...but quite a while ago, like a year or more, when the Feds decided to revamp their Title 8, Sect. 2257 requirements, I said it ain't gonna stop there. Some called me Chicken Little. Some had other comments.
Here's some news from Chicken Little. Oh, and BTW, next time you shoot, as an example, two babes that are "simulating" a little action might be going on or about to go on, you might think about adding to your records-keeping cuz, I still say, as long as these sanctimonious hypocritical morons are in office, it's gonna keep getting worse.
But, oh yeah, I almost forgot, it's all about the children.
<center>Hatch/Brownback Introduce S. 2140</center>
<center>records keeping provisions upgraded to include softcore</center>
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WWW- Sens. Orrin Hatch (R-Utah) and Sam Brownback (R-Kansas- pictured) have introduced S. 2140, the Protecting Children from Sexual Exploitation Act of 2005. Sens. Allard, Burns, Coburn, Cornyn, DeMint, DeWine, Graham, Grassley, Isakson, Kyl, Landrieu, Lieberman. and Sessions are co-sponsors. It will strengthen the federal law requiring producers of sexually explicit material to keep and permit inspection of records regarding the ages of those who perform in the material.
Federal law (18 U.S.C. §2251) prohibits producing visual depictions of either actual or simulated sexually explicit conduct that includes minors. Federal law (18 U.S.C. §2257) supplements the child porn law by requiring producers of sexually explicit material to keep records regarding the age of performers, make those records available for inspection, and affix to their products a statement describing the location of those records. Enforcing the ban on child porn involves post-production prosecution; enforcing the record-keeping statute helps prevent production in the first place.
S. 2140 Corrects Defects in Current Law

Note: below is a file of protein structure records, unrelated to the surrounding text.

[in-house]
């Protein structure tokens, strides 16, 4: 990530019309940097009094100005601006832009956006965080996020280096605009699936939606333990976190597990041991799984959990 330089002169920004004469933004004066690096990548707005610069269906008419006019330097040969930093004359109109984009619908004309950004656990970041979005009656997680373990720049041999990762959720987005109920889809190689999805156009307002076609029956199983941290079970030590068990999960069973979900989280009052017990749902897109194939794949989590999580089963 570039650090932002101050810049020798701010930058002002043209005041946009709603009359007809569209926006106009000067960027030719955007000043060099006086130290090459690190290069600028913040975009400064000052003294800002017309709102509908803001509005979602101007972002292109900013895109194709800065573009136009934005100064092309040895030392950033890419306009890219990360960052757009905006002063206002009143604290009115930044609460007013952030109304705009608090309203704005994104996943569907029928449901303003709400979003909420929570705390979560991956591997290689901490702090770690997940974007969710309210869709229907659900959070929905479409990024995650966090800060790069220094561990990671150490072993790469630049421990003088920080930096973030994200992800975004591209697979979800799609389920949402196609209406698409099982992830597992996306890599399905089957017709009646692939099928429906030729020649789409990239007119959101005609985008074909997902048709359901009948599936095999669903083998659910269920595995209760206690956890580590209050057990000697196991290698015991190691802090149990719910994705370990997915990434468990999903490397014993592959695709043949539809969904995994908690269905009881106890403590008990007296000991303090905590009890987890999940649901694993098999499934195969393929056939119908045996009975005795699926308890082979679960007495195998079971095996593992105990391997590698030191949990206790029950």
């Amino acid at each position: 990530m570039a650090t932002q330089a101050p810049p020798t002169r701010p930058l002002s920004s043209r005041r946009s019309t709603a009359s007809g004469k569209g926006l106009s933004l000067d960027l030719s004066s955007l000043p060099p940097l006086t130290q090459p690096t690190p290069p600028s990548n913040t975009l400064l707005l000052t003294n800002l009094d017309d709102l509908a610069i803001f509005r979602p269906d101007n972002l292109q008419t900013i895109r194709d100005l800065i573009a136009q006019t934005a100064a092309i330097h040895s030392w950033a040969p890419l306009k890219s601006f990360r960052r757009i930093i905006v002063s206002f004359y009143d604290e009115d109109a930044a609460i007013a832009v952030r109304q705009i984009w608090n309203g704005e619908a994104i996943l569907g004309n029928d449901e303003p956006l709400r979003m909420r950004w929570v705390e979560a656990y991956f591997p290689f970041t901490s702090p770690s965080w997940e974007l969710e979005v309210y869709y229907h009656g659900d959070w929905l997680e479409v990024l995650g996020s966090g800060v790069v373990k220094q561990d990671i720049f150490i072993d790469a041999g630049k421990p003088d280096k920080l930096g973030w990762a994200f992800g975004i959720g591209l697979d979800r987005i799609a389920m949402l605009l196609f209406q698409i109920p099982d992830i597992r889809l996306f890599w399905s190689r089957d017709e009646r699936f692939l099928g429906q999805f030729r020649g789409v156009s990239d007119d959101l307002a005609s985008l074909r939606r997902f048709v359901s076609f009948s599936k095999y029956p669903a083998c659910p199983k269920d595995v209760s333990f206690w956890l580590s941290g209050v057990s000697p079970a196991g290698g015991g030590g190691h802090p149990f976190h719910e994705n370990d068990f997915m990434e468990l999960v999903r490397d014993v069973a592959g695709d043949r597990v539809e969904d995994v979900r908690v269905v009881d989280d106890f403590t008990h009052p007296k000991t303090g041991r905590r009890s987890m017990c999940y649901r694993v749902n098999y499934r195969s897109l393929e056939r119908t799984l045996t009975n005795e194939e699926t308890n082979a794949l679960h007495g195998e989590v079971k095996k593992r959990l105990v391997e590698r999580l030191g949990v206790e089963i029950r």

1. S. 2140 requires age-related records regarding all sexually explicit material. The current statute applies only to depictions of actual sexually explicit conduct. S. 2140 applies the record-keeping and inspection requirements to producers of simulated sexually explicit conduct because producing such material is also illegal if it involves minors. This means that some producers will now have to keep age-related records for the first time.
2. S. 2140 more effectively defines what it means to produce sexually explicit material. Because the continued existence of child pornography perpetuates the exploitation, the law must hold accountable some who may not have actually held a camcorder or arranged a photo shoot. S. 2140 more effectively defines the term “produces” and minimizes unintended consequences by including three categories of activity and excluding five others.
3. S. 2140 makes the definition of actual sexually explicit conduct consistent with other statutes. S. 2140 ensures that the definition in the record-keeping statute conforms to the rest of the child-pornography statute.
4. S. 2140 makes refusal to make records available for inspection a crime. The current statute requires maintaining age-related records and making them available for inspection, but makes only failure to maintain records a crime.